How to make a Gaussian Curve in PowerPoint 2010

Gaussian Curve (also known as the Gaussian Bell or Bell Curve) is a statistical curve very popular in probability theory. The normal (or Gaussian) distribution is a continuous probability distribution that has a bell-shaped probability density function, known as the Gaussian function or informally as the bell curve.

Gaussian Curve

You can learn more about the Gaussian function on Wikipedia but if you need to design a simple Gaussian Chart for your PowerPoint presentations, then here we will show you a simple approach.

How to make a Gaussian Curve in PowerPoint 2010

Draw a perfect Gaussian Curve from a function

A possible approach is to use a Chart from Excel spreadsheet representing the values. Here you can learn more in the Official Office help How to create a Bell Curve chart or bell curve template.

You can use free online tools to plot functions, like fooplot.com or graph.tk. The second one offers a console where you can enter the math function and then take screenshots of the output. You can copy and paste the charge in PowerPoint.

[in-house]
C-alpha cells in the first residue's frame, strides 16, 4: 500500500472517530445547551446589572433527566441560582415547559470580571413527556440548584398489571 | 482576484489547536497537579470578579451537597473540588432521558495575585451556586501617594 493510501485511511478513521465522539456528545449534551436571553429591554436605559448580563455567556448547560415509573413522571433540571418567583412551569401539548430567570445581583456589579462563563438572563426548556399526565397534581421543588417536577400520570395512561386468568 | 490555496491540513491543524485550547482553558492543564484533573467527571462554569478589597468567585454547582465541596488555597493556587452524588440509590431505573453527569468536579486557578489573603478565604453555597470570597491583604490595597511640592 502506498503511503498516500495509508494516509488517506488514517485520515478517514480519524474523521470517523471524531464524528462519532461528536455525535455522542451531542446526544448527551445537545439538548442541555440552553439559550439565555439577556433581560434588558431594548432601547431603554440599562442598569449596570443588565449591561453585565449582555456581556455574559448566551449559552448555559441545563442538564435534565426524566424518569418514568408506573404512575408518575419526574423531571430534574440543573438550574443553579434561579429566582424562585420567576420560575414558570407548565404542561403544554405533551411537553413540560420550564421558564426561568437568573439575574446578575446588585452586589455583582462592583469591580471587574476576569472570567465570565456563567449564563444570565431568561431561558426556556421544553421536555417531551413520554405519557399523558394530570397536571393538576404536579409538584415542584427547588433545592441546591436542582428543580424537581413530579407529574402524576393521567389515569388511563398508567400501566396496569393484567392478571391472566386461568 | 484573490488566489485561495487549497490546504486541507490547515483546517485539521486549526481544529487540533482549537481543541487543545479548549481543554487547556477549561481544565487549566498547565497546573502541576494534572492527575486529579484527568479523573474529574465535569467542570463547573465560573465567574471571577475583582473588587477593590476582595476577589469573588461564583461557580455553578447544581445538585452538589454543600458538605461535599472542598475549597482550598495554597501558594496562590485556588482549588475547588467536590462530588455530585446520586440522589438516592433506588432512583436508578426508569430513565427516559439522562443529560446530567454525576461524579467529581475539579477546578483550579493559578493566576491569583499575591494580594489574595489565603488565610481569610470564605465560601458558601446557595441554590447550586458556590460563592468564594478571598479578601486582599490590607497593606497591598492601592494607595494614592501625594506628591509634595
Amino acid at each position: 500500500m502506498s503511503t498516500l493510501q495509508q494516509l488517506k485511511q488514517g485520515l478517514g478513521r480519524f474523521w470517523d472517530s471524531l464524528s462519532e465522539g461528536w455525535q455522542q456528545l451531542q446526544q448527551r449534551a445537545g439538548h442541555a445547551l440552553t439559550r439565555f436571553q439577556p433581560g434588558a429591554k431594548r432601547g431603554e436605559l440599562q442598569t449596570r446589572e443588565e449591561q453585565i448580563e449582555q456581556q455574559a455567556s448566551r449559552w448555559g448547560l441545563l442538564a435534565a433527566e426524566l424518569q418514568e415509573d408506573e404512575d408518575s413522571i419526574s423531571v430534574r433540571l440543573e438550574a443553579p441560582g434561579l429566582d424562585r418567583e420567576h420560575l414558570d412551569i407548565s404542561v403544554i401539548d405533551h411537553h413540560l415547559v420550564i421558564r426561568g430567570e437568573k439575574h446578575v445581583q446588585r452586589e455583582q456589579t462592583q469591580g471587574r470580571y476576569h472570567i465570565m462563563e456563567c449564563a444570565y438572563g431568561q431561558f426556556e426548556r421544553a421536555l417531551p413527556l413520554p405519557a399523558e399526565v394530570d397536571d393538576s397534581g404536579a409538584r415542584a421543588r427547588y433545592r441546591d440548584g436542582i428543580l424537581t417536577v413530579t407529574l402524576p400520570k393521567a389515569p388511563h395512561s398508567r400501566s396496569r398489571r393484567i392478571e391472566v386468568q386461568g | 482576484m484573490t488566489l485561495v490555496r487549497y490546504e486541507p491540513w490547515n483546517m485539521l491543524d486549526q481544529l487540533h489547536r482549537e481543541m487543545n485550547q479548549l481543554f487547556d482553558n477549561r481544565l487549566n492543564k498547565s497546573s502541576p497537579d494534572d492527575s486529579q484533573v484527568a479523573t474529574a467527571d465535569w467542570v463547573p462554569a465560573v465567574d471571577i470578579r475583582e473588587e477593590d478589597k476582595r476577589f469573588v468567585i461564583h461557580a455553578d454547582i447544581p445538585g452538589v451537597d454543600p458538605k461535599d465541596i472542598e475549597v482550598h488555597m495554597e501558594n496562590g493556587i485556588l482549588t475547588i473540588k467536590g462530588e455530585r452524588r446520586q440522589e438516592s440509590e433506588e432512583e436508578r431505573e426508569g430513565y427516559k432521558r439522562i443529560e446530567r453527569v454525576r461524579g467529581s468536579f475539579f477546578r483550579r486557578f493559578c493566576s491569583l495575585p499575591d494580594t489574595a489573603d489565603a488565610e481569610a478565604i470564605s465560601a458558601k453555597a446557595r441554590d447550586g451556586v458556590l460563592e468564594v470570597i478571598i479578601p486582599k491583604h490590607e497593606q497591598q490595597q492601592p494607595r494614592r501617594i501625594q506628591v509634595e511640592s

Draw a simple Gaussian Curve in PowerPoint using Shapes

However, in some other situations you just want to make a draft or simple curve to show. To draw a simple Gaussian Curve in PowerPoint you can get inspired from a Gaussian curve in Google. Just look for Gaussian Bell or Gaussian Curve diagram or chart in Google Images. Then copy the image and paste it temporarily in your slide.

Now, start tracing an image using the curve line.

gaussian bell

Finally, edit the points so you can adjust the inflection points.

gaussian bell powerpoint

Once you finished tracing the Gaussian curve, just remove the temporary image and modify the style for the curve. Here you can sea an example of Gaussian curve created after tracing a graphic in PowerPoint 2010.

gaussian curve

Using this same approach you can plot other functions like the standard curve function or any other needed curve. Moreover, you can create box plot or curves in PowerPoint with the simple curve function.

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